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The LC300 is coming to Australia this year! New Toyota Land Cruiser 300 Series revealed with twin-turbo diesel V6, petrol V6 and GR Sport trim

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The Toyota LandCruiser has appeared at last.
The Toyota LandCruiser has appeared at last.

The Toyota LandCruiser 300 Series has finally been officially revealed, with the brand confirming V6 petrol and V6 diesel power for its LC200 Series replacement, as well as the introduction of a first-ever GR Sport model.

And in big news for Australia (and bad news for anyone who just bought a LC200) the all-new model is mere months away, with Toyota in Australia confirming a Q4 launch this year.

Yes, it's been a long time coming, but the LC300 does appear to be well worth the wait, looking clean and modern inside and out, and offering a heap (in fact, a heap more) grunt from its brace of engine choices.

So let's start there, shall we? Toyota has now officially killed off the hardy V8 diesel, replacing it with a smaller twin-turbocharged V6 unit that actually produces more power.

While the 4.5-litre V8 engine was good for 200kW and 650Nm, the new 3.3-litre V6 diesel will produce a mammoth 227kW and 700Nm, and pairs with a 10-speed automatic transmission.

Just as important these days, fuel use will be significantly lower. While the V8 required 9.5L/100km on the combined cycle, Toyota says the new model will shave around 10 per cent off that number, meaning fuel use of around 8.5L/100km.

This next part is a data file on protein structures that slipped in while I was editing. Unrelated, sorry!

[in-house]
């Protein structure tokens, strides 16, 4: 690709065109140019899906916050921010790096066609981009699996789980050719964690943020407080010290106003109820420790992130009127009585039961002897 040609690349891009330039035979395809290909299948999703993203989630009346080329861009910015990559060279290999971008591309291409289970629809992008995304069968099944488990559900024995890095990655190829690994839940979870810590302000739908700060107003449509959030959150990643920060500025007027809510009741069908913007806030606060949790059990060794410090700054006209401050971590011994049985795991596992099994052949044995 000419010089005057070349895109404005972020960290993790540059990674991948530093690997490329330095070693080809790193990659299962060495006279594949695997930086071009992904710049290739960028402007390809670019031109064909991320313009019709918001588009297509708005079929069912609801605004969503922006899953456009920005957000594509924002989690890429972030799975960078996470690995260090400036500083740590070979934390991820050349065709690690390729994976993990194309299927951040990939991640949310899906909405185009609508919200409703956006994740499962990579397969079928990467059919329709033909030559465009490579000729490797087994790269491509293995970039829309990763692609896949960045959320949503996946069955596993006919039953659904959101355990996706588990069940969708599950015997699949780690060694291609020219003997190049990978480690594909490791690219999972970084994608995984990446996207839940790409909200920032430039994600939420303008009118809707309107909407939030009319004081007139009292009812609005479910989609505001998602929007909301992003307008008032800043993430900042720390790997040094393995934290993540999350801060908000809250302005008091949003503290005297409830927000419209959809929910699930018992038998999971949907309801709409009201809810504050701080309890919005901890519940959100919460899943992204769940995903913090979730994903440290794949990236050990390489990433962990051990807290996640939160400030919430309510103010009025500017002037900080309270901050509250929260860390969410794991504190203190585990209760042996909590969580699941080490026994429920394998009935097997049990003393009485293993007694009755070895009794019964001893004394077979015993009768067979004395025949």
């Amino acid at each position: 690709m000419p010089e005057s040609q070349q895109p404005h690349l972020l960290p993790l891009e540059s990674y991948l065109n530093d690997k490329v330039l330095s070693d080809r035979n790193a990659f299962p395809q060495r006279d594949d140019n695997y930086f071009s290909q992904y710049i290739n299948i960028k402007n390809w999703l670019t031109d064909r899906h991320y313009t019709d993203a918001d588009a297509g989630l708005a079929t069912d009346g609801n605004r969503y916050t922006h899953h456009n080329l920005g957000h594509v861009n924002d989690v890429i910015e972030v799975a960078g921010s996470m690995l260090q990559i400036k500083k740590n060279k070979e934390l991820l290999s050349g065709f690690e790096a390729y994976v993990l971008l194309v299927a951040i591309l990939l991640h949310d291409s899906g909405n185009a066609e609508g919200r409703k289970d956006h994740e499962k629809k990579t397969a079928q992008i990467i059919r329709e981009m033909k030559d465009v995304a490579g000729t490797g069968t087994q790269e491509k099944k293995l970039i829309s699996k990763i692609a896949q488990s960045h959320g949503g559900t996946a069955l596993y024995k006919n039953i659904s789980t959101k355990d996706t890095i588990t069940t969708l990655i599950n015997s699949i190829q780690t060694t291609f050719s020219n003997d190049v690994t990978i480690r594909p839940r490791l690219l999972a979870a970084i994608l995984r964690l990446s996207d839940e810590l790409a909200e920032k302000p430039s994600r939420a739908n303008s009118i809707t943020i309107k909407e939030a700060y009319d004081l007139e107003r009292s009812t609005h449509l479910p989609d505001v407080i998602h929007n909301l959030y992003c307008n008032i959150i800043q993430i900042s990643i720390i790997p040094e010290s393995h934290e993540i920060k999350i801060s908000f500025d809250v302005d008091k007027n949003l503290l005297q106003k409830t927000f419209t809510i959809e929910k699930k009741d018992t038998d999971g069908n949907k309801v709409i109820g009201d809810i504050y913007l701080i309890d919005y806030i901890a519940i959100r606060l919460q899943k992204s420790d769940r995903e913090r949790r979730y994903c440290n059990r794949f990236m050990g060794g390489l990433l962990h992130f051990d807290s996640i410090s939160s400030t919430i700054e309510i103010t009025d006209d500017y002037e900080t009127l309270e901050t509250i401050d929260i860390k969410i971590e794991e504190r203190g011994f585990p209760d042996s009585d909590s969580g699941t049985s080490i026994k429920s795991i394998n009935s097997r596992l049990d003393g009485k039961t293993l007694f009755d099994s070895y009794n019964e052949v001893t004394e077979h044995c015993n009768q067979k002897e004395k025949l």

So more power and less fuel? So far so good then.

The twin-turbo 3.6-litre V6 petrol is also a beast, with 305kW and 650Nm, pairing with a 10-speed automatic, too. There's been no talk of the hybrid models yet, but they are expected to follow some 12 months after launch.

“The Toyota LandCruiser truly has legendary status as Toyota’s longest-selling nameplate, as the king off the road," says Toyota Australia’s President and CEO, Matthew Callachor.

"It’s king off the road status will be taken to another level, as this vehicle drives sensationally off-road, and even better on road.

"Knowing what I know about this vehicle, Australians will embrace this new LandCruiser with the same passion we have for every one of the previous models."

The new LC300 adopts a ladder version of Toyota's TNGA platform, dubbed the TGNA-F, which Toyota says is lighter (100kg thanks largely to a Toyota-engineered welding tech), but more rigid than the model it replaces, with better weight distribution and a lower centre of gravity. As expected, towing capacity remains a braked 3.5-tonne, with most off-road specifications maintained from the LC200, outside wheel articulation, which is improved in the new model.

Another key change is the suspension, with Toyota introducing a "world first" electronic Kinetic Dynamic Suspension System, which delivers "outstanding off-road performance through a larger suspension stroke achieved by effectively disabling the front and rear stabiliser bars". There's also a new Multi-Terrain Monitor that shows the driver what's happening outside, and beneath, the vehicle, as well as a Multi Terrain Select function that automartically reads the road surface ans responds accordingly.